Findings from the Phase II portion will determine which patients transition into Phase III, helping to determine the endpoints, patient numbers and doses. The Phase III portion will evaluate the improvement in longer-term outcomes including preventing death and reducing the need for mechanical ventilation, supplemental oxygen and/or hospitalization, Regeneron and Sanofi said.

To enter the trial, patients must be hospitalized with laboratory-confirmed COVID-19 that is classified as severe or critical, or who are suffering from multi-organ dysfunction. All patients must have pneumonia and fever. After receiving the study dose, patients will be assessed for 60 days, or until hospital discharge or death.

Regeneron would lead clinical studies in the U.S., while Sanofi would do so overseas.

More trials planned

“Additionally, we expect to rapidly initiate trials outside the U.S. in the coming weeks, including areas most affected by the pandemic such as Italy,” added John Reed, MD, PhD, Sanofi’s Global Head of Research and Development.

Italy has the second largest number of confirmed COVID-19 cases after China—24,747 as of Sunday at 11:33 p.m. ET, according to the Johns Hopkins Center for Systems Science and Engineering (CSSE) Coronavirus Resource Center.

Sanofi and Regeneron co-developed and co-market Kevzara. Later this quarter, the companies said, they expect to finalize a restructured collaboration for developing the drug—something they first said they would do in December 2019.

In addition to Kevzara, Reed added, Sanofi’s global business unit focused on vaccine development, Sanofi Pasteur, will build upon previous development work for a SARS vaccine as part of its effort to quickly develop a COVID-19 vaccine. That vaccine will be based on the company’s recombinant DNA platform, designed to produce an exact genetic match to proteins found on the surface of the virus.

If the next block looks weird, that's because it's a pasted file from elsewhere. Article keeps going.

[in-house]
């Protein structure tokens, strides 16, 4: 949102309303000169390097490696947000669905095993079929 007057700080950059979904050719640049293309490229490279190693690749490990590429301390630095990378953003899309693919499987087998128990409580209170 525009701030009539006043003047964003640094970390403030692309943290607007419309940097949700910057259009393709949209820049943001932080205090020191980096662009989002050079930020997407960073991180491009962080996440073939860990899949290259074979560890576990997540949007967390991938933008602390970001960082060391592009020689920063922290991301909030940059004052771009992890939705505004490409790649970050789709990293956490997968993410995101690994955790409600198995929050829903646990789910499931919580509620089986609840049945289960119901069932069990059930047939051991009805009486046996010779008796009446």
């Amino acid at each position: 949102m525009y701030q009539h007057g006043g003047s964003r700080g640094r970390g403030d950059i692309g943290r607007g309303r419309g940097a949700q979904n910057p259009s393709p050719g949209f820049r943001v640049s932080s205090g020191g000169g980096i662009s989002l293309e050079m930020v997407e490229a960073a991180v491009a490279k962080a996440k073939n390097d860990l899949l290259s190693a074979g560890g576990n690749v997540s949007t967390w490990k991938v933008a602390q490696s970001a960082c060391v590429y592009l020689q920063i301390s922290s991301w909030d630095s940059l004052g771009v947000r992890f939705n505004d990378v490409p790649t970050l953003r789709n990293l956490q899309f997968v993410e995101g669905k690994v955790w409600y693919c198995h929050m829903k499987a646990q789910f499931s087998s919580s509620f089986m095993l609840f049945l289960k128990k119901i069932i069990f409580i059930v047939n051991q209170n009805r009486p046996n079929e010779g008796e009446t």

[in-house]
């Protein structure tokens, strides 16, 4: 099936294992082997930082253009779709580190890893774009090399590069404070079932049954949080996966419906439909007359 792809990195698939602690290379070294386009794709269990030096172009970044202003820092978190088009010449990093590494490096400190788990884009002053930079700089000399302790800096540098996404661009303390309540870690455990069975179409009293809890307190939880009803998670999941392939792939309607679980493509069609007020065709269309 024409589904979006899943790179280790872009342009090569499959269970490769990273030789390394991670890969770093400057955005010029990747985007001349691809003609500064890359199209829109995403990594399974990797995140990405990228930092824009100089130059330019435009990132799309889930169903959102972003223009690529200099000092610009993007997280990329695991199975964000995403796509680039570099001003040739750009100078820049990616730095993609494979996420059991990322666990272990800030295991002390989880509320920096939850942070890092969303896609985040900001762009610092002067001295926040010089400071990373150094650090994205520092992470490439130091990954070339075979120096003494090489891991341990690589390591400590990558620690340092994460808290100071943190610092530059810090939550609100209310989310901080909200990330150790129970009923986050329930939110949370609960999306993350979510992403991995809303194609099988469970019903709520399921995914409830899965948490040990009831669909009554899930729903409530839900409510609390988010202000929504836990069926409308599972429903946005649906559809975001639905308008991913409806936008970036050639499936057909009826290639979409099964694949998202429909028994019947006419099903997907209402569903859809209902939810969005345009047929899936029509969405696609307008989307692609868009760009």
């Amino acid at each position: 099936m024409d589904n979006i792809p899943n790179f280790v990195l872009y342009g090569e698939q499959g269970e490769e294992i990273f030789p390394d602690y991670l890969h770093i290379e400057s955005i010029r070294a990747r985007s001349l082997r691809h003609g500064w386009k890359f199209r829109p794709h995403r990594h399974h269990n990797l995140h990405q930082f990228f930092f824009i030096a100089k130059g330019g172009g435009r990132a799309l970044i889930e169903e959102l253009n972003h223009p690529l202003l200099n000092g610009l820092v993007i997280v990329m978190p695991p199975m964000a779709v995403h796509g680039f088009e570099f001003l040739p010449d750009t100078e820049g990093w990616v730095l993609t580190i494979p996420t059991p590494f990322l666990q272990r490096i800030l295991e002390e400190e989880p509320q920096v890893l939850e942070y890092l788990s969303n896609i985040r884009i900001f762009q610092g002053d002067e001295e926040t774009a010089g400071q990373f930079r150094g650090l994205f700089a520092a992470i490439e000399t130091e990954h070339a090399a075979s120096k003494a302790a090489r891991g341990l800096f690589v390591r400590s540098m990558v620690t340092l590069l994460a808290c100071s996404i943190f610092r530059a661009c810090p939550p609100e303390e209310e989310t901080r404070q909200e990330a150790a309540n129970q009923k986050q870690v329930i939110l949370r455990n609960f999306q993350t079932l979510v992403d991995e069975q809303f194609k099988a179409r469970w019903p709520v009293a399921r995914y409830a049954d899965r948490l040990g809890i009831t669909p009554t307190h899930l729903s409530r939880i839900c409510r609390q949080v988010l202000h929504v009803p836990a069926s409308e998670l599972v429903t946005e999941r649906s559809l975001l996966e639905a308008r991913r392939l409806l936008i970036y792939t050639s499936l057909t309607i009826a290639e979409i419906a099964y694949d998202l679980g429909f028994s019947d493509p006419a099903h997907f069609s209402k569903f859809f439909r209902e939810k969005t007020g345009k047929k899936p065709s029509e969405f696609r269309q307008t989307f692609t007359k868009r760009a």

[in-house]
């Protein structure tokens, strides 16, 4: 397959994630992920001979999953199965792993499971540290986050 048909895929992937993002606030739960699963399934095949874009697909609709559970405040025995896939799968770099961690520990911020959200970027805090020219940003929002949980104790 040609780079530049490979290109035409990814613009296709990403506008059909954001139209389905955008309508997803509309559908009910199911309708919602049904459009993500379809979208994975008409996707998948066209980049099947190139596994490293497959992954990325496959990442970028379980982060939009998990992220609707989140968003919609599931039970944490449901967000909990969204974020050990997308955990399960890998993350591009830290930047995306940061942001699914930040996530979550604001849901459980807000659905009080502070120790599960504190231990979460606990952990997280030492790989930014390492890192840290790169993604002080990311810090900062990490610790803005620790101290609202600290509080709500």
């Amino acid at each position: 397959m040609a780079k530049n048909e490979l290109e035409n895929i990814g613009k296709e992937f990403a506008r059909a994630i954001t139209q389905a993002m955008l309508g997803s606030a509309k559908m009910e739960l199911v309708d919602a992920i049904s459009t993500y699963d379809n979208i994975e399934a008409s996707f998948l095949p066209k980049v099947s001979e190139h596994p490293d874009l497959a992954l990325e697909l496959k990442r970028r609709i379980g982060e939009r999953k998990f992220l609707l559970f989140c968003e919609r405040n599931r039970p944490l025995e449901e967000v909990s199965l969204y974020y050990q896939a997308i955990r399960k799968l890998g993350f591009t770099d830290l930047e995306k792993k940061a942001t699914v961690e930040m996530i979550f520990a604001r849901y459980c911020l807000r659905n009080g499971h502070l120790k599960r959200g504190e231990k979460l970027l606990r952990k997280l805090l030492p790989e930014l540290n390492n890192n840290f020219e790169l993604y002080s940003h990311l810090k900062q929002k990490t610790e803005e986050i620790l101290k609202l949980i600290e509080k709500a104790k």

Sanofi said the DNA sequence encoding the antigen will be combined into the DNA of the baculovirus expression platform and used for rapidly producing large quantities of the coronavirus antigen, which will be formulated to stimulate the immune system to protect against the virus.

Regeneron also has its own COVID-19 therapy development effort, focused on combining REGN3048 and REGN3051. The neutralizing monoclonal antibodies leverage Regeneron’s monoclonal antibody discovery platform called VelocImmune®, part of the company’s VelociSuite™ technologies. Regeneron hopes to have the combination therapy available for human testing this summer, Yancopoulos added.

REGN3048/REGN3051 and the Sanofi vaccine are two of the Top 35 Treatments in Development for COVID-19 that were highlighted in a recent GEN A-List.

Another treatment on that list, Moderna’s novel lipid nanoparticle (LNP)-encapsulated mRNA vaccine mRNA-1273, is the subject of a Phase I study for which the company is partnering with the NIH’s National Institute of Allergy and Infectious Diseases (NIAID).

The first patient in that trial is to be dosed with mRNA-1273 today, the Associated Press reported yesterday, based on an unnamed “government official” who spoke anonymously because the dosing had not been publicly announced.